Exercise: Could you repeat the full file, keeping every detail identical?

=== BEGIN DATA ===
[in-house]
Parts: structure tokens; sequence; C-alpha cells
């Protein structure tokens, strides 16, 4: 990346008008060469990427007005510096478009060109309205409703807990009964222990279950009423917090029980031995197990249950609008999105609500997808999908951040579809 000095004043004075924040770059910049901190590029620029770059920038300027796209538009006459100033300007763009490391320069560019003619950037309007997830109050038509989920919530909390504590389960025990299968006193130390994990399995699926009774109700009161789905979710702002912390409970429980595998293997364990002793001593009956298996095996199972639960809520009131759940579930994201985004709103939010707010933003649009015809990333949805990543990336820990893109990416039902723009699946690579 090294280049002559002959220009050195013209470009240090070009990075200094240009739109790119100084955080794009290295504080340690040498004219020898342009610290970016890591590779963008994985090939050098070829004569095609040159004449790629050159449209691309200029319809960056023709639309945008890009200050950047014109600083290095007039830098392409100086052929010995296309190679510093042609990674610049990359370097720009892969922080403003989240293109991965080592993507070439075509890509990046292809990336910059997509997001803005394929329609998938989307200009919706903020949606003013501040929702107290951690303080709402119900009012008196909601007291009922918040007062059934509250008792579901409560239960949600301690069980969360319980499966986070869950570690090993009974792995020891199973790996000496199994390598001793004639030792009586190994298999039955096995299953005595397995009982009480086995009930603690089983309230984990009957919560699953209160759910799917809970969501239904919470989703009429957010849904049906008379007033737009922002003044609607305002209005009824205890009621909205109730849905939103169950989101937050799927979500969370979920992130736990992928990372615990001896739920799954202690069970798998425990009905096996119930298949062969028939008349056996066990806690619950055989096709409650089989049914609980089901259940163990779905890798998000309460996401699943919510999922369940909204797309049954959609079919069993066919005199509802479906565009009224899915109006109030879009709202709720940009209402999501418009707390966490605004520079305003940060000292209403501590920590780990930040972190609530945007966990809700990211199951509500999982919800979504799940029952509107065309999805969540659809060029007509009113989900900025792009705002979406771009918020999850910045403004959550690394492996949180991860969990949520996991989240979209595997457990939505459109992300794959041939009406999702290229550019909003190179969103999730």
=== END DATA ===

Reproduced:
[in-house]
Parts: structure tokens; sequence; C-alpha cells
């Protein structure tokens, strides 16, 4: 990346008008060469990427007005510096478009060109309205409703807990009964222990279950009423917090029980031995197990249950609008999105609500997808999908951040579809 000095004043004075924040770059910049901190590029620029770059920038300027796209538009006459100033300007763009490391320069560019003619950037309007997830109050038509989920919530909390504590389960025990299968006193130390994990399995699926009774109700009161789905979710702002912390409970429980595998293997364990002793001593009956298996095996199972639960809520009131759940579930994201985004709103939010707010933003649009015809990333949805990543990336820990893109990416039902723009699946690579 090294280049002559002959220009050195013209470009240090070009990075200094240009739109790119100084955080794009290295504080340690040498004219020898342009610290970016890591590779963008994985090939050098070829004569095609040159004449790629050159449209691309200029319809960056023709639309945008890009200050950047014109600083290095007039830098392409100086052929010995296309190679510093042609990674610049990359370097720009892969922080403003989240293109991965080592993507070439075509890509990046292809990336910059997509997001803005394929329609998938989307200009919706903020949606003013501040929702107290951690303080709402119900009012008196909601007291009922918040007062059934509250008792579901409560239960949600301690069980969360319980499966986070869950570690090993009974792995020891199973790996000496199994390598001793004639030792009586190994298999039955096995299953005595397995009982009480086995009930603690089983309230984990009957919560699953209160759910799917809970969501239904919470989703009429957010849904049906008379007033737009922002003044609607305002209005009824205890009621909205109730849905939103169950989101937050799927979500969370979920992130736990992928990372615990001896739920799954202690069970798998425990009905096996119930298949062969028939008349056996066990806690619950055989096709409650089989049914609980089901259940163990779905890798998000309460996401699943919510999922369940909204797309049954959609079919069993066919005199509802479906565009009224899915109006109030879009709202709720940009209402999501418009707390966490605004520079305003940060000292209403501590920590780990930040972190609530945007966990809700990211199951509500999982919800979504799940029952509107065309999805969540659809060029007509009113989900900025792009705002979406771009918020999850910045403004959550690394492996949180991860969990949520996991989240979209595997457990939505459109992300794959041939009406999702290229550019909003190179969103999730």